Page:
Yet today 60% of the children not in primary school are girls. Will the goals be met? At the current rate of progress, all the international agencies agree the answer is no. In terms of reaching universal primary completion by 2015, for example, which by definition includes completion by girls, 70% of the seventythree low-income countries for which data are available are “off track” or “seriously off track” according to World Bank analysis. Within sub-Saharan Africa, the figure is closer to 85%. In fact, if the current rates of progress for completion are anything to go by, universal primary completion cannot be reached until well beyond 20507. Part of the reason is girls: they and other disadvantaged children will be the last to be included and the hardest to reach.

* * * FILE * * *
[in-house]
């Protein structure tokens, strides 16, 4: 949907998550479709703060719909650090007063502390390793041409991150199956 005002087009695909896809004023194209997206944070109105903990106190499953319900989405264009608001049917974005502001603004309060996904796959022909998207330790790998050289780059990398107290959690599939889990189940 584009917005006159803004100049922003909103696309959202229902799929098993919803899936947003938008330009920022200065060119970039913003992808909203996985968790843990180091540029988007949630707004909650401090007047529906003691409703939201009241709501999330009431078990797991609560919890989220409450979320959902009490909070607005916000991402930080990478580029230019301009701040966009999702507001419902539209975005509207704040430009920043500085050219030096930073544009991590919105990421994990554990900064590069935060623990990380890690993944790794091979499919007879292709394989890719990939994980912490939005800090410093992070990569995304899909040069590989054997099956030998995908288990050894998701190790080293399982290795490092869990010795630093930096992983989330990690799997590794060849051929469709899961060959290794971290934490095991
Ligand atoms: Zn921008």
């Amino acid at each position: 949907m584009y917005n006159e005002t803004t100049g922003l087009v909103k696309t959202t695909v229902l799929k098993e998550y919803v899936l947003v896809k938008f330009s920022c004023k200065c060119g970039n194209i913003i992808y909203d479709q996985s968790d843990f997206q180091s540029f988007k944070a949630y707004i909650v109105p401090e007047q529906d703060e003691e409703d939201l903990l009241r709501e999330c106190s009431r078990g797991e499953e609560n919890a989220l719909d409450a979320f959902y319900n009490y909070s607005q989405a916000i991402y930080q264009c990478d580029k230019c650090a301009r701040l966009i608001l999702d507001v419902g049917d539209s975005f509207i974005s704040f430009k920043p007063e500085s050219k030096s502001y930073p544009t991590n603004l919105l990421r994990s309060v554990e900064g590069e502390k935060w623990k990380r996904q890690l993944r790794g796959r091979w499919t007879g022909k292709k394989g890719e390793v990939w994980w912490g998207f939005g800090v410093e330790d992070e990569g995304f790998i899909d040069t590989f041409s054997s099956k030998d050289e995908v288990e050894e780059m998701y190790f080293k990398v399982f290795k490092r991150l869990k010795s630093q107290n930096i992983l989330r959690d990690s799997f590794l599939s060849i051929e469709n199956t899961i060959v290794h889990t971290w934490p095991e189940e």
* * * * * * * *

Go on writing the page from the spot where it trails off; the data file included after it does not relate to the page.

Recently, researchers have looked at the effects of girls’ education from yet another angle, asking what happens if countries do not improve girls’ participation in education. The stark statement that “gender inequality in education is bad for economic growth”8 highlights the issue. Research shows that the national economic and social costs of not educating girls and not achieving gender parity in education are high; and higher, in fact, for Africa than for any other region. Some of the negative consequences will be evident by 2005, and will increase thereafter. In addition four of the other MDGs – improvements in child mortality, maternal health, reduction of disease including HIV/Aids, and environmental stability will not be met or will be severely hindered without progress in girls’ education.